Jeanmar Gomez doesn’t seem like a great candidate to pitch the 10th inning of a close game for a few reasons. One is the 5.00 ERA. The other is the abundance of young arms with more exciting stuff, including Ryan Burr, who has only pitched four times since getting called up on Aug. 22.
But Gomez had struck out eight of the 13 batters he faced in September, which I suppose buys him an opportunity here or there.
And the flip he made to third basically gave it all away.
After retiring the two batters he faced to end the ninth inning, Gomez didn’t retire either of the batters he faced in the 10th. He gave up a leadoff double to Brian Goodwin. Alcides Escobar followed with a punched bunt to the left side. Gomez sprung off the mound and gloved it with enough time to get Goodwin at third, but either he couldn’t get in a comfortable throwing position or couldn’t find the handle.
Or maybe both. Whatever the case, it resulted in an awkward and soft flip well over the head of Yolmer Sanchez, and Goodwin scored to seal the Sox’ sixth consecutive loss.
While Gomez’s blooper ended it, this was another unsatisfactory game for offense. It rose to life against Jake Junis with a pair of homers in the third — an Adam Engel solo shot to center and a Daniel Palka laser inside the right-field foul pole — to take a 3-2 lead.
Then it lay dormant the rest of the game. Junis threw eight innings and retired 15 of the 16 batters he faced. The lone exception was a one-out Yoan Moncada single in the fifth, and he was erased on a double play.
Outside of the third-inning homers, the Sox only had six singles, including three soft ones by Jose Abreu, who’d come off the disabled list. They didn’t materialize into anything as the Sox were just 0-for-2 with runners in scoring position.
Lucas Giolito rebounded from his disaster against Detroit with seven decent innings, although they were a little reminiscent of his first-half form. He gave up a homer to Whit Merrifield to start his night, and Welington Castillo cut down a runner at second to spare him further first-inning problems.
Giolito helped the Royals scratch across another run in the second, as a wild pitch helped Jorge Bonifacio circle the bases with a pair of singles, giving the Royals a 2-0 lead.
He spent a lot of the game behind in the count, but only paid for it when Ryan O’Hearn clubbed a high 2-0 fastball over the wall in center to tie the game at 3.
Giolito’s final line — 7 IP, 6 H, 3 R, 3 ER, 2 BB, 3 K, 2 HR — is an adequate result, but he might want to find a different recipe. He threw just 62 of 106 pitches for strikes, and only got seven swings and misses, more than half of which were on his slider.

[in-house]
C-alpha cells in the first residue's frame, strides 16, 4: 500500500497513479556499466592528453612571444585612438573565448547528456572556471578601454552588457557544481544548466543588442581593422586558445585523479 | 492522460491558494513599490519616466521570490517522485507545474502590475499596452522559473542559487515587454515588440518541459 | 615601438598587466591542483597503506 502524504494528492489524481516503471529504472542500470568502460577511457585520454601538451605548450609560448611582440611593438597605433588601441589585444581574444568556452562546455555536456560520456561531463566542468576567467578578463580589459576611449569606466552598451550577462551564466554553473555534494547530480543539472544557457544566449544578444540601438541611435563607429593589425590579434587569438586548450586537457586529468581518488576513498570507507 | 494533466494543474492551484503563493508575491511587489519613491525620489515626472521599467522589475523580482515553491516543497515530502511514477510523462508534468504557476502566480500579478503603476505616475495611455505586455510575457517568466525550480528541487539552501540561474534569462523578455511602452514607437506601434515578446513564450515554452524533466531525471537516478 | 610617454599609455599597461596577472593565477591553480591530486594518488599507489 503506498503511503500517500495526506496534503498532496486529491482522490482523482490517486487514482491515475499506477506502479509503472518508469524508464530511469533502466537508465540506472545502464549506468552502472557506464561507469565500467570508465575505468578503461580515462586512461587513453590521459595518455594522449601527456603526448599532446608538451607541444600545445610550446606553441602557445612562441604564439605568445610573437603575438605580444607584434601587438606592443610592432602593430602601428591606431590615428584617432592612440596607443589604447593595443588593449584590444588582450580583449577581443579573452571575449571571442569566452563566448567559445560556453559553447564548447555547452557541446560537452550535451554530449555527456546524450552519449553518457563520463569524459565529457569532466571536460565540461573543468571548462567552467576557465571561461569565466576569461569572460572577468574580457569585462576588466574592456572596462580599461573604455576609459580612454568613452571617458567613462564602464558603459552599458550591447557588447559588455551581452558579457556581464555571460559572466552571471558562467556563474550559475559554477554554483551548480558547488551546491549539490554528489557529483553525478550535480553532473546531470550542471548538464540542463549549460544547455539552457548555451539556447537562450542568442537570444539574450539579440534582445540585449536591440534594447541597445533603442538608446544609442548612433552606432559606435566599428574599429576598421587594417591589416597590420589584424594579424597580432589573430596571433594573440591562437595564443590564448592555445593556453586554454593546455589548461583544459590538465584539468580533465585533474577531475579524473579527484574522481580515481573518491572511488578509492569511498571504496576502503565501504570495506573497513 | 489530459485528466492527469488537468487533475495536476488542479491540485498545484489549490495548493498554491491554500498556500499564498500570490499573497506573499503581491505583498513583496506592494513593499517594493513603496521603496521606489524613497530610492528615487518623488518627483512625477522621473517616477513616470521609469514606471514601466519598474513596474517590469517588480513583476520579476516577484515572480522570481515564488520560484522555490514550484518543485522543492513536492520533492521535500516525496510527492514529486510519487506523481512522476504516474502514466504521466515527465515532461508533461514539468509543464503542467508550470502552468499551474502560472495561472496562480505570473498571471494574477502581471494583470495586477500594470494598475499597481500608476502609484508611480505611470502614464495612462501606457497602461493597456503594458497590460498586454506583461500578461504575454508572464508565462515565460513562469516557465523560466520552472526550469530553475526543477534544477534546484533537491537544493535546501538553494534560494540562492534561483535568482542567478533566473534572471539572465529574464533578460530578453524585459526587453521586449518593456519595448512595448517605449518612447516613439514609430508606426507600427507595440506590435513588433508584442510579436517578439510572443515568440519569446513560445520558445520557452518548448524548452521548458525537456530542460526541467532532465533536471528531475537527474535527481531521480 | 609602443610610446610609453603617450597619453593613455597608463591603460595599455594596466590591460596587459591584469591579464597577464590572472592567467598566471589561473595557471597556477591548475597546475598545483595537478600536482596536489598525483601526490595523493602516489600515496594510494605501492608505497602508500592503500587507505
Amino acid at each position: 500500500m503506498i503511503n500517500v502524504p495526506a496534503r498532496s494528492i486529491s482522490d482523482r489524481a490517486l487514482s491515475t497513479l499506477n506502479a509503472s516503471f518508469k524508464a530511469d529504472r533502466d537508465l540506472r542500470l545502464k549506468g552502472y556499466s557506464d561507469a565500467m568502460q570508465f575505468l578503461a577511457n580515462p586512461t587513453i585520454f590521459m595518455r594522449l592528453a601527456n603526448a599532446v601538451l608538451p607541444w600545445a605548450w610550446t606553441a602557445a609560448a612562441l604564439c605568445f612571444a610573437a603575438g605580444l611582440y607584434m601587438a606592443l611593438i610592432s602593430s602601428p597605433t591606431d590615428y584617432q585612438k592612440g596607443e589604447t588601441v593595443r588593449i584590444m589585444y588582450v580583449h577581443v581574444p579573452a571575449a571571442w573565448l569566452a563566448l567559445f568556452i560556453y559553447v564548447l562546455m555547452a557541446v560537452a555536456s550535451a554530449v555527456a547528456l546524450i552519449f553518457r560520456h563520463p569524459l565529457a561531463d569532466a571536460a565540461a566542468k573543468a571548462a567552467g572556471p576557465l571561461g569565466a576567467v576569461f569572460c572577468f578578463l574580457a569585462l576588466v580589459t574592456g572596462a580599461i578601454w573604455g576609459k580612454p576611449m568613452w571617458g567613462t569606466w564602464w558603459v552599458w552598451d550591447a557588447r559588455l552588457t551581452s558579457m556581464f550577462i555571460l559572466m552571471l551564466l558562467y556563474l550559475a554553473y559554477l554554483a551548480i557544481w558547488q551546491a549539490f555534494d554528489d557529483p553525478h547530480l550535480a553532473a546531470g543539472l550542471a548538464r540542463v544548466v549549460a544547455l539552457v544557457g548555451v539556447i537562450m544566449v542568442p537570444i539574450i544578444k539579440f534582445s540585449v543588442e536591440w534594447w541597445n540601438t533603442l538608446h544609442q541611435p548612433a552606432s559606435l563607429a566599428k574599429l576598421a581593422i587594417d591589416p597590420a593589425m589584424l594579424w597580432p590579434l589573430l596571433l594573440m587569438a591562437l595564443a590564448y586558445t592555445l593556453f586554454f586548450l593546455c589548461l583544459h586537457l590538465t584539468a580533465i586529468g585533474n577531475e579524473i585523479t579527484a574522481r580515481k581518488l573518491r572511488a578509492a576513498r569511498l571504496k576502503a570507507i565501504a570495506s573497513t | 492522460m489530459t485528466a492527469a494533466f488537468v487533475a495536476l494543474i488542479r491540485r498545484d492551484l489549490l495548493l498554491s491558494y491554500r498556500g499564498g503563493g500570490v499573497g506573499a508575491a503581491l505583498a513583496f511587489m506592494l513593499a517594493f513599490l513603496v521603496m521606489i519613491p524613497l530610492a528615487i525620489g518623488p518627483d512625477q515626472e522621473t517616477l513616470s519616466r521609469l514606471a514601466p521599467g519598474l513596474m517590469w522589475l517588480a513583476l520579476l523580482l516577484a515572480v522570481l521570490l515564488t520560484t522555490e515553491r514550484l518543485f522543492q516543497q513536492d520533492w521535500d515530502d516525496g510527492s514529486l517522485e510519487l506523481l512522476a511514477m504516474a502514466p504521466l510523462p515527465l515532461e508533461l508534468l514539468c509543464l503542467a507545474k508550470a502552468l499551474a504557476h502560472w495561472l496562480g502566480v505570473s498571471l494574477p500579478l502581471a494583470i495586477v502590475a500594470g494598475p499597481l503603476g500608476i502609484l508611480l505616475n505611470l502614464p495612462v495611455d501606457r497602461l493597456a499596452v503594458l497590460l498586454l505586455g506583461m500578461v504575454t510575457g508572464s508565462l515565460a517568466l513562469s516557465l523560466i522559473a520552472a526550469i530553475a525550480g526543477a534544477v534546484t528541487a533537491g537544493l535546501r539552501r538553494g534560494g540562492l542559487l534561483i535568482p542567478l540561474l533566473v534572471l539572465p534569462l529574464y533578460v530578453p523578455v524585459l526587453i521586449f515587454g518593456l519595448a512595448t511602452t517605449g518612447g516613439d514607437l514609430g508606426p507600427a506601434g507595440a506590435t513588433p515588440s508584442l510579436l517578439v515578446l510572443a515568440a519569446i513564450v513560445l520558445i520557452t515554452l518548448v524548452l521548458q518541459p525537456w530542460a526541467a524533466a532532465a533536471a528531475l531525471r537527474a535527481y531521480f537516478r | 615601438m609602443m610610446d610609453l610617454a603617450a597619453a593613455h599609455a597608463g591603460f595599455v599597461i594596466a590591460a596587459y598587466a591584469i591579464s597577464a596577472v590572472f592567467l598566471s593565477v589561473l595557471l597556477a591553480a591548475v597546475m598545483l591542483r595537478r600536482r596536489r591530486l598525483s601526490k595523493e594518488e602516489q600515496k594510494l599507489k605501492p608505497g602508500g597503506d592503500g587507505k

*Castillo cut down a pair of runners tonight. He ended the eighth by cutting down Alex Gordon on a pitch in the dirt that didn’t get that far away.
*But Castillo was also foiled by his counterpart in the second. He doubled off the center field wall with one out in the second, then tried to take third when the throw in got away from all infielders and trickled into foul territory between third and home. Running wasn’t a bad idea, but Perez got to the ball and, unlike Gomez, made an off-balance-but-on-target throw to get Castillo at third.
*Palka is now tied for the team lead in homers with 22 and for the franchise lead in rookie homers by a lefty.
Daniel Palka’s 22 home runs are tied with Pete Ward (1963) for the most in White Sox history by left-handed hitting rookie. #SoxStats
— Chicago White Sox (@whitesox) September 11, 2018
Record: 56-88 | Box score
Giolito should have had a fourth strikeout to end the seventh inning. 2-2 pitch had the entire plate at the thighs and I don’t know whether to blame Castillo or the ump (or both, I guess) but it was a blatant missed call. Thankfully, Gio got a flyout to end the inning, but his line probably looks a little better just getting that one pitch.
Way more the ump’s fault. Gio missed his spot a bit and Castillo was stabby with the glove, but it was still an obvious strike.
Call your sons, call your daughters, call your friends, call your neighbors… DYLAN COVEY IS STARTING TOMORROW!
Another brilliant day of bullpen management by Ricky. What was to be gained by putting Gomez out there in the 9th and 10th? First, of all, he’s probably our worst reliever. Second, why not give the young guys experience in that situation? I’m getting more and more convinced that Rick and Ricky are on a quest to get the Sox the #3 pick.
Thyago Vieira thanks you for forgetting that he’s actually the worst reliever.
I don’t mind if the White Sox lose, but do it in a competent way. Such a terrible throw by Gomez that I’m still amazed the next day how bad it was.
Sox literally throwing games. A conspiracy is starting up now given the whole Kopech situation. I mean why else would mattyD be sitting during games at Kauffman?